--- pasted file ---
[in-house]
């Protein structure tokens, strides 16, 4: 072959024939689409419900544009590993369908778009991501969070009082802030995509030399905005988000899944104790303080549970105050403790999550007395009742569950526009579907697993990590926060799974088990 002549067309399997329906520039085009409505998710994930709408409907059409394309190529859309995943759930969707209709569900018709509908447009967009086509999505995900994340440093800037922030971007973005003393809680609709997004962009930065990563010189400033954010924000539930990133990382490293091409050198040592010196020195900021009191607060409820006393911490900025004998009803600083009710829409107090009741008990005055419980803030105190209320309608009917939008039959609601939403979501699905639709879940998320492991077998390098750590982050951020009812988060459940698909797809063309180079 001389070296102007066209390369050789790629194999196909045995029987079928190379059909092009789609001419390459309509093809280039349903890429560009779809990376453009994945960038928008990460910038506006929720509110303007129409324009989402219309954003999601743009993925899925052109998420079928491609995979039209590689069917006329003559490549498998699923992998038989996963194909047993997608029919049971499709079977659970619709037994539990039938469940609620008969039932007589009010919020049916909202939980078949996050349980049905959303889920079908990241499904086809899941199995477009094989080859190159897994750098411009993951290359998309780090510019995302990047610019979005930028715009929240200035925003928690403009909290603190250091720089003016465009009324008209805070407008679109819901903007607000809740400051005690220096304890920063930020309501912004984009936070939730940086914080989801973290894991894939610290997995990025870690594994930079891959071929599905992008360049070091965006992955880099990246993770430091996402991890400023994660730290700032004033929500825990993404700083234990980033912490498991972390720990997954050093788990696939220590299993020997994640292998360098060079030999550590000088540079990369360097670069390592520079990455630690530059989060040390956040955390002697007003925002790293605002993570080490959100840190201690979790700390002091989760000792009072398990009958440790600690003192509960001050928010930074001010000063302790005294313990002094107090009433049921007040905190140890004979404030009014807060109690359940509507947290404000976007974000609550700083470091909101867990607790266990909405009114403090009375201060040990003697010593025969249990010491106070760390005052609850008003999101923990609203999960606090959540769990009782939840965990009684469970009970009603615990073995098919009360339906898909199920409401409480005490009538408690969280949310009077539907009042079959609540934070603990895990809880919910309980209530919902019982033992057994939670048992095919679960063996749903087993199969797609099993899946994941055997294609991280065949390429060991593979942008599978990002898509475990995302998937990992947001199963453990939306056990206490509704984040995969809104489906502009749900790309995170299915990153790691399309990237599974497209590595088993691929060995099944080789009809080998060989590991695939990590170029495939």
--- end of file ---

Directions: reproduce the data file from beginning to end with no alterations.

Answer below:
[in-house]
């Protein structure tokens, strides 16, 4: 072959024939689409419900544009590993369908778009991501969070009082802030995509030399905005988000899944104790303080549970105050403790999550007395009742569950526009579907697993990590926060799974088990 002549067309399997329906520039085009409505998710994930709408409907059409394309190529859309995943759930969707209709569900018709509908447009967009086509999505995900994340440093800037922030971007973005003393809680609709997004962009930065990563010189400033954010924000539930990133990382490293091409050198040592010196020195900021009191607060409820006393911490900025004998009803600083009710829409107090009741008990005055419980803030105190209320309608009917939008039959609601939403979501699905639709879940998320492991077998390098750590982050951020009812988060459940698909797809063309180079 001389070296102007066209390369050789790629194999196909045995029987079928190379059909092009789609001419390459309509093809280039349903890429560009779809990376453009994945960038928008990460910038506006929720509110303007129409324009989402219309954003999601743009993925899925052109998420079928491609995979039209590689069917006329003559490549498998699923992998038989996963194909047993997608029919049971499709079977659970619709037994539990039938469940609620008969039932007589009010919020049916909202939980078949996050349980049905959303889920079908990241499904086809899941199995477009094989080859190159897994750098411009993951290359998309780090510019995302990047610019979005930028715009929240200035925003928690403009909290603190250091720089003016465009009324008209805070407008679109819901903007607000809740400051005690220096304890920063930020309501912004984009936070939730940086914080989801973290894991894939610290997995990025870690594994930079891959071929599905992008360049070091965006992955880099990246993770430091996402991890400023994660730290700032004033929500825990993404700083234990980033912490498991972390720990997954050093788990696939220590299993020997994640292998360098060079030999550590000088540079990369360097670069390592520079990455630690530059989060040390956040955390002697007003925002790293605002993570080490959100840190201690979790700390002091989760000792009072398990009958440790600690003192509960001050928010930074001010000063302790005294313990002094107090009433049921007040905190140890004979404030009014807060109690359940509507947290404000976007974000609550700083470091909101867990607790266990909405009114403090009375201060040990003697010593025969249990010491106070760390005052609850008003999101923990609203999960606090959540769990009782939840965990009684469970009970009603615990073995098919009360339906898909199920409401409480005490009538408690969280949310009077539907009042079959609540934070603990895990809880919910309980209530919902019982033992057994939670048992095919679960063996749903087993199969797609099993899946994941055997294609991280065949390429060991593979942008599978990002898509475990995302998937990992947001199963453990939306056990206490509704984040995969809104489906502009749900790309995170299915990153790691399309990237599974497209590595088993691929060995099944080789009809080998060989590991695939990590170029495939």